Divine Equity

James Smith

"He will not lay upon man more than right" Job 34:23

The burdens of the Christian are often heavy. The flesh cries out. The spirit is almost ready to complain. If he loses sight of God being the first great cause—his courage fails, his patience gives way, and the enemy prevails against him. But if he can see the Lord's hand, though he may not be able to trace out the cause of his sufferings—yet he is silent, he knows it is right.

The Lord lays on our burdens, and he lays them on just where he pleases. He fixes the weight, and he appoints the place on which every one is laid. Whatever he does is right. If God burdens us—it is right. Laid on the right part, at the right time, in right measure. "He will not lay on man more than is right." He cannot be unjust. He will not be unkind.

Christian, is your trial in the body, or the soul? In the family or the business? In the church, or in the world? Does it lay principally on the head, or the heart? On the flesh or the spirit? Remember, the Lord laid it on. There is no mistake. It is necessary. It is not too heavy. Complaining will do no good, praying will. Pettishness will increase the weight—but patience will lighten it. Let every pain prompt a prayer. Let every groan be vented at the throne of grace. The Lord's hand laid on your present burden, and the Lord's eye is watching how you bear it. He intends your good by it. It is not for his pleasure—but for your profit, that you may partake of his holiness.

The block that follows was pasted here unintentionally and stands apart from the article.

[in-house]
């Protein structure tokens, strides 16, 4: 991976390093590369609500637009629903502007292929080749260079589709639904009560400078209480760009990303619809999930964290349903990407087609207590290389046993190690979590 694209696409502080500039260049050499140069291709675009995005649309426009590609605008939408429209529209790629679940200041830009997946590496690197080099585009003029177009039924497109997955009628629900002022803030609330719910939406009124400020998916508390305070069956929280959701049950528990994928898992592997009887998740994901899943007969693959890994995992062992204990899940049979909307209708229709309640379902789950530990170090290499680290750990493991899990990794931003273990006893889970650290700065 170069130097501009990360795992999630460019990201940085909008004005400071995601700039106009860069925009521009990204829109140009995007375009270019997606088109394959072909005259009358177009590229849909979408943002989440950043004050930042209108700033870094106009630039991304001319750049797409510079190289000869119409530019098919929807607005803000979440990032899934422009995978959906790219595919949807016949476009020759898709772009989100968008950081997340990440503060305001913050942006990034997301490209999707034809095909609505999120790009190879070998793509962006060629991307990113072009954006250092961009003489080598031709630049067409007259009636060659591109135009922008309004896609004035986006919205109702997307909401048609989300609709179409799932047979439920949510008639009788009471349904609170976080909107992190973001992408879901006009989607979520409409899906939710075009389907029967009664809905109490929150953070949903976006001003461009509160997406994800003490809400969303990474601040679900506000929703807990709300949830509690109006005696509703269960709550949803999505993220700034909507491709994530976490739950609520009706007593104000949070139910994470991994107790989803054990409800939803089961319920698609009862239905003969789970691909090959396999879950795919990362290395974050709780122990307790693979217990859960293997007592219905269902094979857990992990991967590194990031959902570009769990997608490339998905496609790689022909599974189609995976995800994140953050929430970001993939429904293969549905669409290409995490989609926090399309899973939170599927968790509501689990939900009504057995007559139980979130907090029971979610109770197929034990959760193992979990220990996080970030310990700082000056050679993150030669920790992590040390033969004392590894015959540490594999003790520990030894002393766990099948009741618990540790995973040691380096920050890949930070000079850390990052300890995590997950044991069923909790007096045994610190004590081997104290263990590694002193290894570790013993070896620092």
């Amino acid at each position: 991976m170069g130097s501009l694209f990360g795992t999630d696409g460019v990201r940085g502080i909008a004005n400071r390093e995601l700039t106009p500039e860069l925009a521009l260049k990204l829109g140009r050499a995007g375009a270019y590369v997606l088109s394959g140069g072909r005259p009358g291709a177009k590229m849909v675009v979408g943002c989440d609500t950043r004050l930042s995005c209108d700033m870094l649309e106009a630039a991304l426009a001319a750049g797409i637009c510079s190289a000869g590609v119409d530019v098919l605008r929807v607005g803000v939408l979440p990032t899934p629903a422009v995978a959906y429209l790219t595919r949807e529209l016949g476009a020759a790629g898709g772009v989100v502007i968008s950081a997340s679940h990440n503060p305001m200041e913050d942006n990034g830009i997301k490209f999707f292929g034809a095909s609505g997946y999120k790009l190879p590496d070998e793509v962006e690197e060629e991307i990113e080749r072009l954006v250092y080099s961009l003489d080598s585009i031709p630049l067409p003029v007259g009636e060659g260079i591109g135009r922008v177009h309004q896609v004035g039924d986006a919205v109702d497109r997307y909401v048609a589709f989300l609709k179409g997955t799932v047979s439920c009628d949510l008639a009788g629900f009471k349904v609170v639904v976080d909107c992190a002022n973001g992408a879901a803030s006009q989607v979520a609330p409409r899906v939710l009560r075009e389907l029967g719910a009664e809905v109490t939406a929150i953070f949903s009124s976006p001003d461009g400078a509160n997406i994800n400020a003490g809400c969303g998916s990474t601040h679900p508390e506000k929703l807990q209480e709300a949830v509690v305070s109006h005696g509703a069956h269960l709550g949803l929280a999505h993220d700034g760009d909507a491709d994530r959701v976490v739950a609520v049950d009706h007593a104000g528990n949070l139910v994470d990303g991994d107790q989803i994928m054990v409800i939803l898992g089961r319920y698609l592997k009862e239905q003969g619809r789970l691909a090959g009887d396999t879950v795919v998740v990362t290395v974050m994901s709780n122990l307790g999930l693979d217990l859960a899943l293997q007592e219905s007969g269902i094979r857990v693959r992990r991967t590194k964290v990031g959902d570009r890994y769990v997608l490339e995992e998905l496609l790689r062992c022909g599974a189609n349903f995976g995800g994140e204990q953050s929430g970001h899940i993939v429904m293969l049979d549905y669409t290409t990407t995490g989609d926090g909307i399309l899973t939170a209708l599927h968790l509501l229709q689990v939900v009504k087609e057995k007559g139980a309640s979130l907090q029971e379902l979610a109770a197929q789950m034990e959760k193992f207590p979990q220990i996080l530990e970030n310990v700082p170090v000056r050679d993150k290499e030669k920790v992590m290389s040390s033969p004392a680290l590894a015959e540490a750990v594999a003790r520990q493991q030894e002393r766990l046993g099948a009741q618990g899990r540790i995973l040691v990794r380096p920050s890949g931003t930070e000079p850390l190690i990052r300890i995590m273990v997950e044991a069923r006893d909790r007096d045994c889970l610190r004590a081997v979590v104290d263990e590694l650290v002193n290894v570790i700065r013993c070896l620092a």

My soul, however severe your trial, however heavy your cross—endeavor to bear it in silence. Or, only let your voice be heard at your Father's throne. The Lord is right in trying you thus, and you will see it by and bye. It is not too heavy a trial, and you will acknowledge that also when you are delivered. The proud spirit must be humbled. The flesh must be mortified. The grace given must be employed. The vessel of mercy must be polished—and thus prepared for glory. Present sorrows are the seed of future joys. The cross will prepare for the crown. The night of suffering will usher in the morning of joy—the never-ending day of peace and pleasure, Once in paradise, we shall soon forget the privations of the world. Once glorified with Jesus, the present will appear so different to what it does now.

Let the eye of faith be fixed on the hope laid up for us in heaven. Let hope anticipate the glorious appearing of the Lord Jesus. Let thought rush into the future, and, like the Israelitish spies, bring the fruits of the promised land into the desert. There is an end to every trial, and it may be much nearer than we expect. There is a time coming, when every tear shall be wiped away, every groan shall be hushed into silence; or rather, when the cause of groans and tears shall be forever done away. He who has promised to come—will come; and even before he comes to us in glory, he will come in grace, filling us with all joy and peace in believing. Jesus, the faithful Jesus, sympathizes with us, and will soon deliver us. Until then let this soothe, silence, and satisfy us, "He will not lay upon man more than right.'"